Courtesy photo ThisÊ1924 Ford Model T owned by Louis Lagoni of Avon Park will be on display in front of the Depot Museum during Saturday'sÊOktoberfest.
published: Wednesday, October 10, 2012
AP Museum, Dining Car offer 'Oktoberfest-ivities'
Special to the News-Sun
AVON PARK - Food, fun, festivities - that sums up what you'll find from 10 a.m. to 6 p.m. Saturday at the fifth annual Avon Park Oktoberfest, taking place along Main Street and Museum Avenue. Oh, yes, something new: free shuttle rides from Main Street to the museum, thanks to Bill Jarrett Ford.
And if Museum Avenue is in the picture, so is the Depot Museum and Railroad Dining Car. Inside the museum, you'll be entertained (and enlightened) by Jimmie Garner Butts, wearing period clothing and playing the role of Emma Crosby, wife of the founder of the city, as she tells tales highlighting the events that have given the city its flavor. Her presentation will be repeated throughout the day.
Also in the museum you'll find a video program on what can be called the early days of tourism in Florida for middle-class northerners. This movement, better known as the Tin Can Tourists, was an international organization that united autocampers (that is, tourists who lived in, slept and ate out of their Model T Fords in the 1920s).
As they made their way south, these Tin Canners encountered few roads, few gas stations, few restaurants, no motels, no campgrounds (until later). They loaded up their car with canned food, extra gas, spare tires, bedding and water ... and anything else that might add to their comfort. Since there were so many Tin Canners, communities all over Florida clamored to take advantage of this boost to local economies. Even Avon Park got in the act, hosting some 200 tourists at Donaldson Park in 1938 and again in 1939 for a week or more of camping (and buying).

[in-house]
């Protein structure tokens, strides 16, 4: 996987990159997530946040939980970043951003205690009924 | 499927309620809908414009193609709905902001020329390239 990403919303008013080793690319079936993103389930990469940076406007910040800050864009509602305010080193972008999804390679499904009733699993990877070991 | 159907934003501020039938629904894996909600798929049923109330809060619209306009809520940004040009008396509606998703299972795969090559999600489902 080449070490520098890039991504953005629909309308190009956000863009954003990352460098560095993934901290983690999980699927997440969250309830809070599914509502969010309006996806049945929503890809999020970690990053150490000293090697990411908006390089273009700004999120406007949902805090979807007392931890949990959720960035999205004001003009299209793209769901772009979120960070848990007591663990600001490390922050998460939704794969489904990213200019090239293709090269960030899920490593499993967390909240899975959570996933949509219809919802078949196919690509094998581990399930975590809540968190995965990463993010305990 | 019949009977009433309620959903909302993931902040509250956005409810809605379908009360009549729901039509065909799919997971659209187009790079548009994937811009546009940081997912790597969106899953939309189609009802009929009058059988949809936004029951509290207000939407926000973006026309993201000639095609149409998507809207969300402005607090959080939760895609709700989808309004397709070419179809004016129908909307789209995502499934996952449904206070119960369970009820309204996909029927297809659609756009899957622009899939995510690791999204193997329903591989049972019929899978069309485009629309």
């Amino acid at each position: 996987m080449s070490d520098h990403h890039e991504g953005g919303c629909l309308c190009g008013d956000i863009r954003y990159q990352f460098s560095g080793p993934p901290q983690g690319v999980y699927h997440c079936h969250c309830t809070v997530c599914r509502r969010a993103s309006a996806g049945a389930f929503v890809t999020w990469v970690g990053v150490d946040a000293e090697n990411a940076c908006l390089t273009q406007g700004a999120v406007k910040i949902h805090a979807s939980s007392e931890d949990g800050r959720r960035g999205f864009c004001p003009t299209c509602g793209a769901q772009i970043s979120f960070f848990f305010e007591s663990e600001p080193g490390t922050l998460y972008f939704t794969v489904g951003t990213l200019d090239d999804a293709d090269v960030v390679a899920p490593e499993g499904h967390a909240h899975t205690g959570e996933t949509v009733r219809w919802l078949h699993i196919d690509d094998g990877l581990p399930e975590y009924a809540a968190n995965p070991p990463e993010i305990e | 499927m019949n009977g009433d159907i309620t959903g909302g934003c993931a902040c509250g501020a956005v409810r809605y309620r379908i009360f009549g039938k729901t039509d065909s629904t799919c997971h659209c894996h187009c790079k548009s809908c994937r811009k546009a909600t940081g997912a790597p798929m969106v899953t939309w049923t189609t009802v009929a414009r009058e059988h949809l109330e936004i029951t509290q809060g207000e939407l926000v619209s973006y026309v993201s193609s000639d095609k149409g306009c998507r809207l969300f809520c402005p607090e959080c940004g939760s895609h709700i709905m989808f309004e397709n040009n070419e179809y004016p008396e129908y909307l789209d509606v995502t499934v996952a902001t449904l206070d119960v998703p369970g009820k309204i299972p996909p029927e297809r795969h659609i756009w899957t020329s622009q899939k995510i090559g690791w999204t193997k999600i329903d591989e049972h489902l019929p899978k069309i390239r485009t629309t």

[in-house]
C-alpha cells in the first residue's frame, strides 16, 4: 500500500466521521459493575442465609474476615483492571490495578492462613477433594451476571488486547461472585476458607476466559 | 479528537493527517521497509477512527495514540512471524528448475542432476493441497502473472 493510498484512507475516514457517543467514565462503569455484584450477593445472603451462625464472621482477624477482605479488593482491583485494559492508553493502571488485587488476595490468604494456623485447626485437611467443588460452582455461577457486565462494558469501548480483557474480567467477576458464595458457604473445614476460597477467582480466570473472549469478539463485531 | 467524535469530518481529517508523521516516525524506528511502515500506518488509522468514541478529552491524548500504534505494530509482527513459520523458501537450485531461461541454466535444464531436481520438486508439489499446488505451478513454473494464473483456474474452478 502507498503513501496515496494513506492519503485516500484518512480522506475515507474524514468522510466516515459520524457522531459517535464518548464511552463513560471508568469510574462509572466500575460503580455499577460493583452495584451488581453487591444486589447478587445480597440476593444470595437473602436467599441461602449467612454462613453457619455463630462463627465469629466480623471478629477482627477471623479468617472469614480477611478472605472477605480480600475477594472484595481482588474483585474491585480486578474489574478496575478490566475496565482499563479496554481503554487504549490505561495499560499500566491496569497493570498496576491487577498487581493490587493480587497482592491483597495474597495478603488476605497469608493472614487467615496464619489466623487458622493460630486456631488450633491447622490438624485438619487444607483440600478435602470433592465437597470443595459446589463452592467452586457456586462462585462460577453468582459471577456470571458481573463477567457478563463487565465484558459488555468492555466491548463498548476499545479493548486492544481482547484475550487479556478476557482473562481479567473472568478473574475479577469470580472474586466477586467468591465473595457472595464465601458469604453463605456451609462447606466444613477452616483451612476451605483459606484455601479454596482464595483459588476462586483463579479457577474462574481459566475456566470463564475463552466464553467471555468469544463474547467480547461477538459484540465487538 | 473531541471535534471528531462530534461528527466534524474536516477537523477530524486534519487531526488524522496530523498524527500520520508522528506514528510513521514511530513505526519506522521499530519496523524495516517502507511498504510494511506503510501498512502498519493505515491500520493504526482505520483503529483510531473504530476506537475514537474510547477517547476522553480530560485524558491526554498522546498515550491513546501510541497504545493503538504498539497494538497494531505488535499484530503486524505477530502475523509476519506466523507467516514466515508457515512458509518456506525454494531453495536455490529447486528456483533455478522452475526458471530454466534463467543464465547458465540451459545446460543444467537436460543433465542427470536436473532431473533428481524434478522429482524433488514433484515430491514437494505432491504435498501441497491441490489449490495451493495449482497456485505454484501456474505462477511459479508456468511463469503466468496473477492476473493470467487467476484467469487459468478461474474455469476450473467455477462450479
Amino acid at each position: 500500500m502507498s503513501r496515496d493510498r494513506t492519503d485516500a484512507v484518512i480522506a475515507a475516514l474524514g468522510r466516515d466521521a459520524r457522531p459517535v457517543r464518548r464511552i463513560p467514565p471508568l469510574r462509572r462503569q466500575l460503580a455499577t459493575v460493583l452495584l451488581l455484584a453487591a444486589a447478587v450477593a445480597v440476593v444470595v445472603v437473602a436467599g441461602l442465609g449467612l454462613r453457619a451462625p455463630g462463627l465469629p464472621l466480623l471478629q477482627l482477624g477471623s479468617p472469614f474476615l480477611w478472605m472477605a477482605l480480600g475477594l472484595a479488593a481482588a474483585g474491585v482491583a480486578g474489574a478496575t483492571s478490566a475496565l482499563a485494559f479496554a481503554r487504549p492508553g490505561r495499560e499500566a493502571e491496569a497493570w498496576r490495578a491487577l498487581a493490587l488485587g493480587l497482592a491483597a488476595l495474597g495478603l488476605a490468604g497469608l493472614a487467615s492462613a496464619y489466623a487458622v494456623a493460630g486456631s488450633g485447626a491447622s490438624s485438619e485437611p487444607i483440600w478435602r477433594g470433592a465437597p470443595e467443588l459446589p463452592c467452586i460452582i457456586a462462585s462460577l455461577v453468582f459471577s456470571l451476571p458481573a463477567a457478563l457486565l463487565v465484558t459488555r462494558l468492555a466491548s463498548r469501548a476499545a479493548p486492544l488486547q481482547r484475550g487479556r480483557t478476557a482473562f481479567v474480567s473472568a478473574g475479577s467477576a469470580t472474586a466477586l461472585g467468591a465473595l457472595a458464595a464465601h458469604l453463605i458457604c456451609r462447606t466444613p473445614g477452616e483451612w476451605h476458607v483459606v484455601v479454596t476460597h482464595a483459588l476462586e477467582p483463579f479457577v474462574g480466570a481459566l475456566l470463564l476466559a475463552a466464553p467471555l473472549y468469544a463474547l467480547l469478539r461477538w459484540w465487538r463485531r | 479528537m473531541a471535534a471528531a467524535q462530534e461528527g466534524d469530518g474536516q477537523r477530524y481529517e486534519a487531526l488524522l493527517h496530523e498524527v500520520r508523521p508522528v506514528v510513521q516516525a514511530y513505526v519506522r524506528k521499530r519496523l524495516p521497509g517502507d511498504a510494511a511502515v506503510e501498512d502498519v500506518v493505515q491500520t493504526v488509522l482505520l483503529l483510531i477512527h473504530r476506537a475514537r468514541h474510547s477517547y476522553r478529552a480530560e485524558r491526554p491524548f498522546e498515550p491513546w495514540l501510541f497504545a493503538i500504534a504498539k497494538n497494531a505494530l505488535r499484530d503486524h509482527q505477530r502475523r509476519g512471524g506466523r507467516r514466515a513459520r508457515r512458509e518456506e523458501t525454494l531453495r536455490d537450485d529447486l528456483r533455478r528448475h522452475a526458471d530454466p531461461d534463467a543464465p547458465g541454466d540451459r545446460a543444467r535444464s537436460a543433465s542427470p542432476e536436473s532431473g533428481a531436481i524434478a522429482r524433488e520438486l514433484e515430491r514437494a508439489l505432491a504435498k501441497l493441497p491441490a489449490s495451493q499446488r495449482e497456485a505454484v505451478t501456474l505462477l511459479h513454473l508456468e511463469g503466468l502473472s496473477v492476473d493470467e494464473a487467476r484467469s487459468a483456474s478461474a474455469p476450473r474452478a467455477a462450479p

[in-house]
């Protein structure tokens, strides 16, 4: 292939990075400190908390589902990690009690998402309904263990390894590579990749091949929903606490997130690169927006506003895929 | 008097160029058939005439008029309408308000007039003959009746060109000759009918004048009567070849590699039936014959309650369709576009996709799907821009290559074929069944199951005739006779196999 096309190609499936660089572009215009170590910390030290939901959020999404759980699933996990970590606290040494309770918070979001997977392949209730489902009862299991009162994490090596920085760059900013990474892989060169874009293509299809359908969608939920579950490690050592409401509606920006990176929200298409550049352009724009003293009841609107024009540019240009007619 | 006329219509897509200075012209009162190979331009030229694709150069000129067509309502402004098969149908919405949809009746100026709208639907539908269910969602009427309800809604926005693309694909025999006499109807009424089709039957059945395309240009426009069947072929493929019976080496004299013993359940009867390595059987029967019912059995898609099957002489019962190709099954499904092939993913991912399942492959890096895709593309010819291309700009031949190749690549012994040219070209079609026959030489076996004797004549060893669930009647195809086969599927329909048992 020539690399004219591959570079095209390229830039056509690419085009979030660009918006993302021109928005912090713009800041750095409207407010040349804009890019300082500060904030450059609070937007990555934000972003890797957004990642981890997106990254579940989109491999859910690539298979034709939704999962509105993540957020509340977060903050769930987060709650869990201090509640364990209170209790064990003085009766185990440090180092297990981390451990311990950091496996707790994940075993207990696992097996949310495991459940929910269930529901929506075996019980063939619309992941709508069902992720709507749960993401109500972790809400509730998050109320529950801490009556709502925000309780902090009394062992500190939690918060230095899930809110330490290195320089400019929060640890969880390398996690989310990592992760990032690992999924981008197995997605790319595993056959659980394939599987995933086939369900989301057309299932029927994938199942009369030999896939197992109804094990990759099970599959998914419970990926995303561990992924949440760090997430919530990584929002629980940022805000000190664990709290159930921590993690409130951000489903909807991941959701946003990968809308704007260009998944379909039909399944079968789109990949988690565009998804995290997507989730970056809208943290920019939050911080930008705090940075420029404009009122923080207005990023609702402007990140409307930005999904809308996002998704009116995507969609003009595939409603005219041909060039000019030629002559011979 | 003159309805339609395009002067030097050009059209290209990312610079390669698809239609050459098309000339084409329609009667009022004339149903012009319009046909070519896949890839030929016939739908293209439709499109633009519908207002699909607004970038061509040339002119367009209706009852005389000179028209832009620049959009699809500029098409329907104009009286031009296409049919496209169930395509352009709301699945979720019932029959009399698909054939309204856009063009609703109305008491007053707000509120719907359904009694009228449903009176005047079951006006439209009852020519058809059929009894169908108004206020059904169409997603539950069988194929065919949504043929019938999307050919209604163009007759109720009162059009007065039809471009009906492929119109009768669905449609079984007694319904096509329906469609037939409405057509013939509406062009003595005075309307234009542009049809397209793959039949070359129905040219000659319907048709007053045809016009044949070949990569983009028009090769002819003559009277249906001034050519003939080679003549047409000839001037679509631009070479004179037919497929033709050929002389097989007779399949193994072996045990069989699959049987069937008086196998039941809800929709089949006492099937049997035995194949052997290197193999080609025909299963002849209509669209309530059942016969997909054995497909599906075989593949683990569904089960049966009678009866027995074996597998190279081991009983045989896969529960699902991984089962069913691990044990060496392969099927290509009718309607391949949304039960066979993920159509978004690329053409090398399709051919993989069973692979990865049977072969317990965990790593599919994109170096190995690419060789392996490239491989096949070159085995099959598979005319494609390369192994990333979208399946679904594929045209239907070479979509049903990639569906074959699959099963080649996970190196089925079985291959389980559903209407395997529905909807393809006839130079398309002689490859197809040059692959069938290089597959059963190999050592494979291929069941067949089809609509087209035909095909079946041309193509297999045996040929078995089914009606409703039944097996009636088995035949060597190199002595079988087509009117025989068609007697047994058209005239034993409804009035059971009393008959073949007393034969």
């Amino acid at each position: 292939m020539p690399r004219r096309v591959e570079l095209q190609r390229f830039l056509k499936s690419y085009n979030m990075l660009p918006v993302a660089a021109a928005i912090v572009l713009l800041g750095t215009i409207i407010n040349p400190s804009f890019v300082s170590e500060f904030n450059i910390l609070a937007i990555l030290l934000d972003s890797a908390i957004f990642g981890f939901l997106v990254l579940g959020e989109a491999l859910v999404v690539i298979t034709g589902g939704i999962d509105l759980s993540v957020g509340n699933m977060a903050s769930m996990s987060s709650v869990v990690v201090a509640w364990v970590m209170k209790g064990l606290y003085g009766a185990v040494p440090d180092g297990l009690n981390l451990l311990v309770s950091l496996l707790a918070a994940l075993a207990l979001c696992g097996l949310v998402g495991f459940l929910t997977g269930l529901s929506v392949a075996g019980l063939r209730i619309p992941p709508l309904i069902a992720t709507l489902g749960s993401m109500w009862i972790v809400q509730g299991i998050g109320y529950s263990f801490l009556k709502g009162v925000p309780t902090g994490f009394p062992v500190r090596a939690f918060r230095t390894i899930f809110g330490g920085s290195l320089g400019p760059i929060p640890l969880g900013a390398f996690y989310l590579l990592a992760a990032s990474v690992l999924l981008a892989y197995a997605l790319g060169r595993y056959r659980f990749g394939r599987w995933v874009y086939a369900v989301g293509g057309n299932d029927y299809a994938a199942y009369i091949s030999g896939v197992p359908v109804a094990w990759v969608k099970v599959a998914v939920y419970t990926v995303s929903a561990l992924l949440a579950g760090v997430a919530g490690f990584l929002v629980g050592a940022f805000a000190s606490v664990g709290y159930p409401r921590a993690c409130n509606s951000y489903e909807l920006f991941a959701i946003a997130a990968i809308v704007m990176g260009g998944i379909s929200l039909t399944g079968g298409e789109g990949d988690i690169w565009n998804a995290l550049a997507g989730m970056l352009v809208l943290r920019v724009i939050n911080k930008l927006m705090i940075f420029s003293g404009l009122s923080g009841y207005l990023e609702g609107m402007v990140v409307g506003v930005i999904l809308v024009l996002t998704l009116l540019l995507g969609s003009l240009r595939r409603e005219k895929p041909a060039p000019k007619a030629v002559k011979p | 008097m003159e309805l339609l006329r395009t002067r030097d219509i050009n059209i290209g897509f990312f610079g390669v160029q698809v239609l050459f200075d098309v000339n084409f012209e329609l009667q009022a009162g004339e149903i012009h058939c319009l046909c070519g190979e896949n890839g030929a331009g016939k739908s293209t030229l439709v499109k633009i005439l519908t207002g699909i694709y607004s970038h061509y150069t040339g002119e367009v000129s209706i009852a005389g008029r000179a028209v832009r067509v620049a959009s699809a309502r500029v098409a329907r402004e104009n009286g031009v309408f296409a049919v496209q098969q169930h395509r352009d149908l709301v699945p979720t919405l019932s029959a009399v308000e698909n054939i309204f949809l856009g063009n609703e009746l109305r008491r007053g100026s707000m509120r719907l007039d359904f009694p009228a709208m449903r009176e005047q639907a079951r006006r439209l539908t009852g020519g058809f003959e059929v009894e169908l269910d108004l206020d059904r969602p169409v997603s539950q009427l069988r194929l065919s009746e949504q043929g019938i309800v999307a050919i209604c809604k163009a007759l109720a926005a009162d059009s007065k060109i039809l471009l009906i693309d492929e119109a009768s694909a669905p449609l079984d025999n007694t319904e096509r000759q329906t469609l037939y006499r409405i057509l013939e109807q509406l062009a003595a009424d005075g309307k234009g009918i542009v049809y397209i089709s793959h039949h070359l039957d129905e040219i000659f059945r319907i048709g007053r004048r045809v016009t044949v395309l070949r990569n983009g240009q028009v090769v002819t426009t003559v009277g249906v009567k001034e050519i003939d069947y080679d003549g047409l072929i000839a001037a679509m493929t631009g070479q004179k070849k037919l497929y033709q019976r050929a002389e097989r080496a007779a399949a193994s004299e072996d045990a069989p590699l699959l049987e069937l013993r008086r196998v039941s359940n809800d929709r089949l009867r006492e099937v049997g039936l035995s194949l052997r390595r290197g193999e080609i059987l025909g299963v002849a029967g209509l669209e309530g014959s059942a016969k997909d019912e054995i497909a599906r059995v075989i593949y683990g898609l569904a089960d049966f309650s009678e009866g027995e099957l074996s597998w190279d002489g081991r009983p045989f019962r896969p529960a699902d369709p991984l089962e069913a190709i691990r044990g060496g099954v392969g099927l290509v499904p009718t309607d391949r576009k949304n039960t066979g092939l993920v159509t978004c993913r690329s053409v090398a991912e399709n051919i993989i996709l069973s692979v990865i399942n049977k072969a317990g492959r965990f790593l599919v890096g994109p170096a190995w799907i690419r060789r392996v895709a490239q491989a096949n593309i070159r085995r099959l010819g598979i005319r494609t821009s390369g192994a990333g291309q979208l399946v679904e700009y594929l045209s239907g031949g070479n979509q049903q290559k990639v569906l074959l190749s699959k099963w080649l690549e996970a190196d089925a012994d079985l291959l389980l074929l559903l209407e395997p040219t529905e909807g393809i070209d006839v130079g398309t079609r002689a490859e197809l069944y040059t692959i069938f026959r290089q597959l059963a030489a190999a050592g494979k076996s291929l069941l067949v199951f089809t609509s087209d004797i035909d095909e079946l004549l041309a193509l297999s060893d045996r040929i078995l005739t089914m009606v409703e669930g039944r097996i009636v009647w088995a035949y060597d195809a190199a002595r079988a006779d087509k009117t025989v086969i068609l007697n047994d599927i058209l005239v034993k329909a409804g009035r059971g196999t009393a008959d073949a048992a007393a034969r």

Outside the museum, a 1924 Model T "Doctor's Coupe," owned by Louis Lagoni of Avon Park, will be on display, as will a 1962 camper chiefly made by P.O. Goff, former industrial arts class instructor at Avon Park High School. The camper reflects the time before campers were manufactured, a time when some folks were willing to "do it themselves." Both Lagoni and Goff will be on hand Saturday to talk about these times when tourism was in its infancy.
And what's up in the air-conditioned 1948 Leoma Maxell Railroad Dining Car? You'll find historical society members serving up a variety of homemade cobblers, ice cream and ice-cold beverages.
For more information, call the museum at 453-3525, the Avon Park Chamber of Commerce at 453-3350, or Museum director Elaine Levey at 385-8618.
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